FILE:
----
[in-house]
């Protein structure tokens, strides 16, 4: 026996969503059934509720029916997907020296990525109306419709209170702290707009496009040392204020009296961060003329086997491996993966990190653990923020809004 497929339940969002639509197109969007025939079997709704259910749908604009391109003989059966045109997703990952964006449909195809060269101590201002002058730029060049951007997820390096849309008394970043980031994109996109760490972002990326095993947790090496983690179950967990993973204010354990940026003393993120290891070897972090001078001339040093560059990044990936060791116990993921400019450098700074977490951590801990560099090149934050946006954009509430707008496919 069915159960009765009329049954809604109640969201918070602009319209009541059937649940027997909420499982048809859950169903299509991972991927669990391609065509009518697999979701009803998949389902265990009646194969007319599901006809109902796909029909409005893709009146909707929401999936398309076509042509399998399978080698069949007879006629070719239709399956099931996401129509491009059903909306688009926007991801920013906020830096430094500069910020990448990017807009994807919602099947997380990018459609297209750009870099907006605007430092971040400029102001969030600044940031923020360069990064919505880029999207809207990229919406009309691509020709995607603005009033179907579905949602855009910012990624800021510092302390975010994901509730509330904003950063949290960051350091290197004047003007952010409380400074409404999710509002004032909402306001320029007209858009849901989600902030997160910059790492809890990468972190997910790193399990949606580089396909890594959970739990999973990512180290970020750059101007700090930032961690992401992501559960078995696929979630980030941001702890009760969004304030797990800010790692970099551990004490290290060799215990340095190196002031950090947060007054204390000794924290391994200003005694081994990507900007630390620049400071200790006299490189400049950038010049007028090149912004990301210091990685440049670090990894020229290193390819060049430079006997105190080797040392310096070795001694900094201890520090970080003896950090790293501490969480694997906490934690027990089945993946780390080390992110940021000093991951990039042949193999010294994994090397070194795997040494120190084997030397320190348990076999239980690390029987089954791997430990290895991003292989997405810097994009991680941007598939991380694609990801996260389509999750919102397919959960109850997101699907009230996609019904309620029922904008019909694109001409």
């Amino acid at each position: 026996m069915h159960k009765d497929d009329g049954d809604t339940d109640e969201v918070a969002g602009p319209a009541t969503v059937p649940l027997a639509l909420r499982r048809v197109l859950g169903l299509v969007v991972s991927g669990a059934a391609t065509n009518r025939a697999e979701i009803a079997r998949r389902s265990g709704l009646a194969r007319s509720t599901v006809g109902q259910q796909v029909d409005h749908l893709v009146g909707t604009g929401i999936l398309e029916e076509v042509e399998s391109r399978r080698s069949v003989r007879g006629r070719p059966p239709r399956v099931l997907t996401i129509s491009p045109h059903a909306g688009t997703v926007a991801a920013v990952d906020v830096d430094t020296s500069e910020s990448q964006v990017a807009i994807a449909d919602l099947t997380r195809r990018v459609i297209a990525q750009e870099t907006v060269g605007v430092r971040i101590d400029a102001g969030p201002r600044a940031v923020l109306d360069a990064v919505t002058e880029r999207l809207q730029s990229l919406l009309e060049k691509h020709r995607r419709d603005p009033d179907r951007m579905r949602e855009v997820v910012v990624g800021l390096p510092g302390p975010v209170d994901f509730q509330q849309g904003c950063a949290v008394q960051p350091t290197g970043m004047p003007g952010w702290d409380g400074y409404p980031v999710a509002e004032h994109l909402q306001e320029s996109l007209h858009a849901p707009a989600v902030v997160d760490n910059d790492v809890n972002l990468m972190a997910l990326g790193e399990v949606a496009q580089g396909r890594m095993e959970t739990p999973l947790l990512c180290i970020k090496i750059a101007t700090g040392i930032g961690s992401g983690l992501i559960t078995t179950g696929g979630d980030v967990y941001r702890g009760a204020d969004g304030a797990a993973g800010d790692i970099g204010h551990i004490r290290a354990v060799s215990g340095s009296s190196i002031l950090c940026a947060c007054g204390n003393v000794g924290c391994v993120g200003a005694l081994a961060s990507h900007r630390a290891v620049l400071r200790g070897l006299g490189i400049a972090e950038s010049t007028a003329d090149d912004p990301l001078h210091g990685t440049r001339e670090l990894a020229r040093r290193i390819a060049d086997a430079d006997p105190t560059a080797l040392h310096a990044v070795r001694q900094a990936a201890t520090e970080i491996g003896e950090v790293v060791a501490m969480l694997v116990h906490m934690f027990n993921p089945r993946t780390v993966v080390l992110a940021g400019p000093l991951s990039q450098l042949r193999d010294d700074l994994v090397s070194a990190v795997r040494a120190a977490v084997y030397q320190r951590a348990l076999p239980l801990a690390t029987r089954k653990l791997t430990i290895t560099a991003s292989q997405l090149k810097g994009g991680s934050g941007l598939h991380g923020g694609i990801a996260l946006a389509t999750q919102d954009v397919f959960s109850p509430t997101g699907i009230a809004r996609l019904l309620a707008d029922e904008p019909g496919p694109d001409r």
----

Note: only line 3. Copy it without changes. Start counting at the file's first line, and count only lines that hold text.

């Amino acid at each position: 026996m069915h159960k009765d497929d009329g049954d809604t339940d109640e969201v918070a969002g602009p319209a009541t969503v059937p649940l027997a639509l909420r499982r048809v197109l859950g169903l299509v969007v991972s991927g669990a059934a391609t065509n009518r025939a697999e979701i009803a079997r998949r389902s265990g709704l009646a194969r007319s509720t599901v006809g109902q259910q796909v029909d409005h749908l893709v009146g909707t604009g929401i999936l398309e029916e076509v042509e399998s391109r399978r080698s069949v003989r007879g006629r070719p059966p239709r399956v099931l997907t996401i129509s491009p045109h059903a909306g688009t997703v926007a991801a920013v990952d906020v830096d430094t020296s500069e910020s990448q964006v990017a807009i994807a449909d919602l099947t997380r195809r990018v459609i297209a990525q750009e870099t907006v060269g605007v430092r971040i101590d400029a102001g969030p201002r600044a940031v923020l109306d360069a990064v919505t002058e880029r999207l809207q730029s990229l919406l009309e060049k691509h020709r995607r419709d603005p009033d179907r951007m579905r949602e855009v997820v910012v990624g800021l390096p510092g302390p975010v209170d994901f509730q509330q849309g904003c950063a949290v008394q960051p350091t290197g970043m004047p003007g952010w702290d409380g400074y409404p980031v999710a509002e004032h994109l909402q306001e320029s996109l007209h858009a849901p707009a989600v902030v997160d760490n910059d790492v809890n972002l990468m972190a997910l990326g790193e399990v949606a496009q580089g396909r890594m095993e959970t739990p999973l947790l990512c180290i970020k090496i750059a101007t700090g040392i930032g961690s992401g983690l992501i559960t078995t179950g696929g979630d980030v967990y941001r702890g009760a204020d969004g304030a797990a993973g800010d790692i970099g204010h551990i004490r290290a354990v060799s215990g340095s009296s190196i002031l950090c940026a947060c007054g204390n003393v000794g924290c391994v993120g200003a005694l081994a961060s990507h900007r630390a290891v620049l400071r200790g070897l006299g490189i400049a972090e950038s010049t007028a003329d090149d912004p990301l001078h210091g990685t440049r001339e670090l990894a020229r040093r290193i390819a060049d086997a430079d006997p105190t560059a080797l040392h310096a990044v070795r001694q900094a990936a201890t520090e970080i491996g003896e950090v790293v060791a501490m969480l694997v116990h906490m934690f027990n993921p089945r993946t780390v993966v080390l992110a940021g400019p000093l991951s990039q450098l042949r193999d010294d700074l994994v090397s070194a990190v795997r040494a120190a977490v084997y030397q320190r951590a348990l076999p239980l801990a690390t029987r089954k653990l791997t430990i290895t560099a991003s292989q997405l090149k810097g994009g991680s934050g941007l598939h991380g923020g694609i990801a996260l946006a389509t999750q919102d954009v397919f959960s109850p509430t997101g699907i009230a809004r996609l019904l309620a707008d029922e904008p019909g496919p694109d001409r």